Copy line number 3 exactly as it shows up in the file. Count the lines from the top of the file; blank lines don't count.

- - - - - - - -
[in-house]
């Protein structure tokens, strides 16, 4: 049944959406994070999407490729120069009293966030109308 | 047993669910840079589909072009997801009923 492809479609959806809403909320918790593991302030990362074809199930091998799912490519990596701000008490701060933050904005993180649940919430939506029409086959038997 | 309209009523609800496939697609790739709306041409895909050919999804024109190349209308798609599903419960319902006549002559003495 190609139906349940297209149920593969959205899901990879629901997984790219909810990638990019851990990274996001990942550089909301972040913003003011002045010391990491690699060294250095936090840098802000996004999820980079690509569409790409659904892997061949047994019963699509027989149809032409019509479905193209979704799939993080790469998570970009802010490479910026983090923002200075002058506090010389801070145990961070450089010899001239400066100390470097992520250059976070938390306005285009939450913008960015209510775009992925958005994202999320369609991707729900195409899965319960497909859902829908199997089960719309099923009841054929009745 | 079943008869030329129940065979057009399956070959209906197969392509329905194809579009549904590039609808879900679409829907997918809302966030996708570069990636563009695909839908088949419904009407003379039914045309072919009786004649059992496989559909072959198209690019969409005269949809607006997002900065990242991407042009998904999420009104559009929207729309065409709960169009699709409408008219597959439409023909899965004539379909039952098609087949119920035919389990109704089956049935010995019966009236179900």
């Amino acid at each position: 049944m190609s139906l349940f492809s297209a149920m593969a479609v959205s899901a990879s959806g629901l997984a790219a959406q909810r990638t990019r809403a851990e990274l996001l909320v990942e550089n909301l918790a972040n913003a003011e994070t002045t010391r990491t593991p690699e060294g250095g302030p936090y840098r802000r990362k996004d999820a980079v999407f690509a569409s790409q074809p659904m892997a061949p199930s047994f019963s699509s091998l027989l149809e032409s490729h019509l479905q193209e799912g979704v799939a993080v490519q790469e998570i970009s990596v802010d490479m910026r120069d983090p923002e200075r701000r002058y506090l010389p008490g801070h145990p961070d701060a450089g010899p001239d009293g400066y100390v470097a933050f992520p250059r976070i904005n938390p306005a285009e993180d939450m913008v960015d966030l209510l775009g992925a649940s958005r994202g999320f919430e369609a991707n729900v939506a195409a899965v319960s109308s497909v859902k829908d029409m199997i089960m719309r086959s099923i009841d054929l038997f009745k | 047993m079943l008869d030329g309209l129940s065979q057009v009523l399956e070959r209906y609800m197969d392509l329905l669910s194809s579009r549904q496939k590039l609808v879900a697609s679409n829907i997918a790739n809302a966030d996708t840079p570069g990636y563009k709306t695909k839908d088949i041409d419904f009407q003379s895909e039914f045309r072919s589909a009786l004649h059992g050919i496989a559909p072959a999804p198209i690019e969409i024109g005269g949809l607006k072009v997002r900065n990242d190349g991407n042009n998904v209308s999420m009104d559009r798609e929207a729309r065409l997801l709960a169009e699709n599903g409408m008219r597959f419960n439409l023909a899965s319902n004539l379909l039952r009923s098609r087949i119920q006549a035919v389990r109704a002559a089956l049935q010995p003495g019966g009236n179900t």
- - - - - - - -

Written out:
């Amino acid at each position: 049944m190609s139906l349940f492809s297209a149920m593969a479609v959205s899901a990879s959806g629901l997984a790219a959406q909810r990638t990019r809403a851990e990274l996001l909320v990942e550089n909301l918790a972040n913003a003011e994070t002045t010391r990491t593991p690699e060294g250095g302030p936090y840098r802000r990362k996004d999820a980079v999407f690509a569409s790409q074809p659904m892997a061949p199930s047994f019963s699509s091998l027989l149809e032409s490729h019509l479905q193209e799912g979704v799939a993080v490519q790469e998570i970009s990596v802010d490479m910026r120069d983090p923002e200075r701000r002058y506090l010389p008490g801070h145990p961070d701060a450089g010899p001239d009293g400066y100390v470097a933050f992520p250059r976070i904005n938390p306005a285009e993180d939450m913008v960015d966030l209510l775009g992925a649940s958005r994202g999320f919430e369609a991707n729900v939506a195409a899965v319960s109308s497909v859902k829908d029409m199997i089960m719309r086959s099923i009841d054929l038997f009745k | 047993m079943l008869d030329g309209l129940s065979q057009v009523l399956e070959r209906y609800m197969d392509l329905l669910s194809s579009r549904q496939k590039l609808v879900a697609s679409n829907i997918a790739n809302a966030d996708t840079p570069g990636y563009k709306t695909k839908d088949i041409d419904f009407q003379s895909e039914f045309r072919s589909a009786l004649h059992g050919i496989a559909p072959a999804p198209i690019e969409i024109g005269g949809l607006k072009v997002r900065n990242d190349g991407n042009n998904v209308s999420m009104d559009r798609e929207a729309r065409l997801l709960a169009e699709n599903g409408m008219r597959f419960n439409l023909a899965s319902n004539l379909l039952r009923s098609r087949i119920q006549a035919v389990r109704a002559a089956l049935q010995p003495g019966g009236n179900t």